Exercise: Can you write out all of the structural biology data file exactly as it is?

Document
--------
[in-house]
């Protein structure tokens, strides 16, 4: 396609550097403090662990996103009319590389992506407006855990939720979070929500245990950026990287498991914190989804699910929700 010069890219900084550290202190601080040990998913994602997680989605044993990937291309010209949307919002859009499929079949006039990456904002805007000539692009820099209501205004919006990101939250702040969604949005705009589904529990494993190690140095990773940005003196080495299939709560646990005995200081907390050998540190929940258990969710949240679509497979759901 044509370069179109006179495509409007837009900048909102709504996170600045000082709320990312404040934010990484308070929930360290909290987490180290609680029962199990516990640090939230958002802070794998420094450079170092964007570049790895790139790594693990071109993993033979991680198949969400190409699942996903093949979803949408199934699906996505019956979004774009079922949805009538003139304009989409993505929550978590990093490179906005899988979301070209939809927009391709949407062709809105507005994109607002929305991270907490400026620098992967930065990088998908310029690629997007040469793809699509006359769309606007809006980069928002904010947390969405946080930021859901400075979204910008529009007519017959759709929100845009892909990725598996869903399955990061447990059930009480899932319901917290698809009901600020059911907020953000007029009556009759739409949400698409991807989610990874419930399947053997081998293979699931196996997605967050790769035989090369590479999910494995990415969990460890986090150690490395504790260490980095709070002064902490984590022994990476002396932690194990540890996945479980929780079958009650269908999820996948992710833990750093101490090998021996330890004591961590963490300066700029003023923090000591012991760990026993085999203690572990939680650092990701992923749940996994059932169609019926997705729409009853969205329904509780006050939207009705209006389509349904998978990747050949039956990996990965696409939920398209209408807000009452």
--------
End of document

[in-house]
């Protein structure tokens, strides 16, 4: 396609550097403090662990996103009319590389992506407006855990939720979070929500245990950026990287498991914190989804699910929700 010069890219900084550290202190601080040990998913994602997680989605044993990937291309010209949307919002859009499929079949006039990456904002805007000539692009820099209501205004919006990101939250702040969604949005705009589904529990494993190690140095990773940005003196080495299939709560646990005995200081907390050998540190929940258990969710949240679509497979759901 044509370069179109006179495509409007837009900048909102709504996170600045000082709320990312404040934010990484308070929930360290909290987490180290609680029962199990516990640090939230958002802070794998420094450079170092964007570049790895790139790594693990071109993993033979991680198949969400190409699942996903093949979803949408199934699906996505019956979004774009079922949805009538003139304009989409993505929550978590990093490179906005899988979301070209939809927009391709949407062709809105507005994109607002929305991270907490400026620098992967930065990088998908310029690629997007040469793809699509006359769309606007809006980069928002904010947390969405946080930021859901400075979204910008529009007519017959759709929100845009892909990725598996869903399955990061447990059930009480899932319901917290698809009901600020059911907020953000007029009556009759739409949400698409991807989610990874419930399947053997081998293979699931196996997605967050790769035989090369590479999910494995990415969990460890986090150690490395504790260490980095709070002064902490984590022994990476002396932690194990540890996945479980929780079958009650269908999820996948992710833990750093101490090998021996330890004591961590963490300066700029003023923090000591012991760990026993085999203690572990939680650092990701992923749940996994059932169609019926997705729409009853969205329904509780006050939207009705209006389509349904998978990747050949039956990996990965696409939920398209209408807000009452």